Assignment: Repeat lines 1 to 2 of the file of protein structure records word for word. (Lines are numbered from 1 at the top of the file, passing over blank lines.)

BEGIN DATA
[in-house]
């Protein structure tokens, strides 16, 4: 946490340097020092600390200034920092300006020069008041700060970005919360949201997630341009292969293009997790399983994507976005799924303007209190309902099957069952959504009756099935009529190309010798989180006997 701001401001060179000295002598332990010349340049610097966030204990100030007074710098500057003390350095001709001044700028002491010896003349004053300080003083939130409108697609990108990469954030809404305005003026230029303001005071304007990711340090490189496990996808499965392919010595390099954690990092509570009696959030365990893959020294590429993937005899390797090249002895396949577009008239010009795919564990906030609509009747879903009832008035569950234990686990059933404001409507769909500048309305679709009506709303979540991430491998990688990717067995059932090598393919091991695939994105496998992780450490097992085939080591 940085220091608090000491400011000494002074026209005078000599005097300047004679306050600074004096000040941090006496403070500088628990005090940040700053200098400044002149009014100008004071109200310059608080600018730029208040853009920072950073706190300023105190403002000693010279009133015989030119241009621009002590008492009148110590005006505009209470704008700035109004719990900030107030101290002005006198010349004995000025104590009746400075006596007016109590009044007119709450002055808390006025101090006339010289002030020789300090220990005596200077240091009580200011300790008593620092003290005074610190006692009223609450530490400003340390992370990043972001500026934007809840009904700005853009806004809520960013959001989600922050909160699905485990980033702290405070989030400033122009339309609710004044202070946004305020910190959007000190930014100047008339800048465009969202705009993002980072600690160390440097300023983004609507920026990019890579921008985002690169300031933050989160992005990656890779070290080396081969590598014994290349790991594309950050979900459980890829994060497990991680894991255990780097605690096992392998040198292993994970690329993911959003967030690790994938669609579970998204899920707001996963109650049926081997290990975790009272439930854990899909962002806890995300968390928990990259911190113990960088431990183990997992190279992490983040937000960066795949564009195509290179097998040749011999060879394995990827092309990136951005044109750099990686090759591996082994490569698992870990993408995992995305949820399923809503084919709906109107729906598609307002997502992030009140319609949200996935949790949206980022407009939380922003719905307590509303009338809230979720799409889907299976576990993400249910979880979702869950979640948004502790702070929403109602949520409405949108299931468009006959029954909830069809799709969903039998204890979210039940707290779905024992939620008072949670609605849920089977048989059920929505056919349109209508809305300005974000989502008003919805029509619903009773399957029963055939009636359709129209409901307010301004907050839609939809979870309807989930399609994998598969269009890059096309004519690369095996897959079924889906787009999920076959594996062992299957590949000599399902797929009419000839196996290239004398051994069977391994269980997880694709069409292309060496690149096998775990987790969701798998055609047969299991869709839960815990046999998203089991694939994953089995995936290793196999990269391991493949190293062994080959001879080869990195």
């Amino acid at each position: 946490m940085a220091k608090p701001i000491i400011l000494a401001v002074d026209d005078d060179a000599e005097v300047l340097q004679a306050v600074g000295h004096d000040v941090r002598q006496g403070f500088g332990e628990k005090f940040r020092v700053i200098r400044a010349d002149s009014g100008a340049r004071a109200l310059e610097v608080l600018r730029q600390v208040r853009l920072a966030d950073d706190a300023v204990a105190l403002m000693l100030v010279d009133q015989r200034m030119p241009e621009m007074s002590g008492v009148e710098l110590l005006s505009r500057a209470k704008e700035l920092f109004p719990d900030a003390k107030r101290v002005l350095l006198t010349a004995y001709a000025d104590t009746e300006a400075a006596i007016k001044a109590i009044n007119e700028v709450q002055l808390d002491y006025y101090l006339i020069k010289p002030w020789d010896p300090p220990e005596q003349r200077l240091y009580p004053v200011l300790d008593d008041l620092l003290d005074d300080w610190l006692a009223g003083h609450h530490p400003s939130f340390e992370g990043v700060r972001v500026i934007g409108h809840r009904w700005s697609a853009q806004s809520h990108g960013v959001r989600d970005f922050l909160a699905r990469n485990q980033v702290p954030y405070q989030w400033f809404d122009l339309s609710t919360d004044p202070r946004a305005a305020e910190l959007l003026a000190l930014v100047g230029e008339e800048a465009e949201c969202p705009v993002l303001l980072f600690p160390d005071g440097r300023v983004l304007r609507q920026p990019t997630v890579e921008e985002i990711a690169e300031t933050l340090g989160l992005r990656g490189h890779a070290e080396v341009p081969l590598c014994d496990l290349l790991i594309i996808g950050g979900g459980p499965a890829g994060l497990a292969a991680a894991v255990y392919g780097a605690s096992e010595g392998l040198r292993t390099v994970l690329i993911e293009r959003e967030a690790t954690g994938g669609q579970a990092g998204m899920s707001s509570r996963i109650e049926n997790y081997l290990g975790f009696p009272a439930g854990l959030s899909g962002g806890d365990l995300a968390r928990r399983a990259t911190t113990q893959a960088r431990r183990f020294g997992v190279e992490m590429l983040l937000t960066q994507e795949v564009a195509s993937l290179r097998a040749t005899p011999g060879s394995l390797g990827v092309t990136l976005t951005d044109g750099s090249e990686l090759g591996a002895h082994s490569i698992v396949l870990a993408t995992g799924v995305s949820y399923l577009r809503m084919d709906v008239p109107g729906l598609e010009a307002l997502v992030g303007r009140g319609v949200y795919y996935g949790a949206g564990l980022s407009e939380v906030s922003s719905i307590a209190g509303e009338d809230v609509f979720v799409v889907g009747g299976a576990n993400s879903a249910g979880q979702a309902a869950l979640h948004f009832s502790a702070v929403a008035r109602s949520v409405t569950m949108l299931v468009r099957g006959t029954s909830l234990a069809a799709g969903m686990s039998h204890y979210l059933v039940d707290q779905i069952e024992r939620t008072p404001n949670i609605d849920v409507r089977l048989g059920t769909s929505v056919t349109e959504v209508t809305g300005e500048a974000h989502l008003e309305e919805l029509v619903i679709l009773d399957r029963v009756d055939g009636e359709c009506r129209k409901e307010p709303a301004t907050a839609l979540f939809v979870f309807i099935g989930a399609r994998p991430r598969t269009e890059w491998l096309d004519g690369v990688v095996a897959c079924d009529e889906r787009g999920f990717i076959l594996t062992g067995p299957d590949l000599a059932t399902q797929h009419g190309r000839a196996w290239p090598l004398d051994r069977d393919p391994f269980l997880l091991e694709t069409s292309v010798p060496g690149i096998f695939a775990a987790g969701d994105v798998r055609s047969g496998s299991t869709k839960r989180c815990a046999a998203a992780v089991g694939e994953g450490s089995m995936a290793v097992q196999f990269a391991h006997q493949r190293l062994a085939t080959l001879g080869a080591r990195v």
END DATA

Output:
[in-house]
């Protein structure tokens, strides 16, 4: 946490340097020092600390200034920092300006020069008041700060970005919360949201997630341009292969293009997790399983994507976005799924303007209190309902099957069952959504009756099935009529190309010798989180006997 701001401001060179000295002598332990010349340049610097966030204990100030007074710098500057003390350095001709001044700028002491010896003349004053300080003083939130409108697609990108990469954030809404305005003026230029303001005071304007990711340090490189496990996808499965392919010595390099954690990092509570009696959030365990893959020294590429993937005899390797090249002895396949577009008239010009795919564990906030609509009747879903009832008035569950234990686990059933404001409507769909500048309305679709009506709303979540991430491998990688990717067995059932090598393919091991695939994105496998992780450490097992085939080591 940085220091608090000491400011000494002074026209005078000599005097300047004679306050600074004096000040941090006496403070500088628990005090940040700053200098400044002149009014100008004071109200310059608080600018730029208040853009920072950073706190300023105190403002000693010279009133015989030119241009621009002590008492009148110590005006505009209470704008700035109004719990900030107030101290002005006198010349004995000025104590009746400075006596007016109590009044007119709450002055808390006025101090006339010289002030020789300090220990005596200077240091009580200011300790008593620092003290005074610190006692009223609450530490400003340390992370990043972001500026934007809840009904700005853009806004809520960013959001989600922050909160699905485990980033702290405070989030400033122009339309609710004044202070946004305020910190959007000190930014100047008339800048465009969202705009993002980072600690160390440097300023983004609507920026990019890579921008985002690169300031933050989160992005990656890779070290080396081969590598014994290349790991594309950050979900459980890829994060497990991680894991255990780097605690096992392998040198292993994970690329993911959003967030690790994938669609579970998204899920707001996963109650049926081997290990975790009272439930854990899909962002806890995300968390928990990259911190113990960088431990183990997992190279992490983040937000960066795949564009195509290179097998040749011999060879394995990827092309990136951005044109750099990686090759591996082994490569698992870990993408995992995305949820399923809503084919709906109107729906598609307002997502992030009140319609949200996935949790949206980022407009939380922003719905307590509303009338809230979720799409889907299976576990993400249910979880979702869950979640948004502790702070929403109602949520409405949108299931468009006959029954909830069809799709969903039998204890979210039940707290779905024992939620008072949670609605849920089977048989059920929505056919349109209508809305300005974000989502008003919805029509619903009773399957029963055939009636359709129209409901307010301004907050839609939809979870309807989930399609994998598969269009890059096309004519690369095996897959079924889906787009999920076959594996062992299957590949000599399902797929009419000839196996290239004398051994069977391994269980997880694709069409292309060496690149096998775990987790969701798998055609047969299991869709839960815990046999998203089991694939994953089995995936290793196999990269391991493949190293062994080959001879080869990195």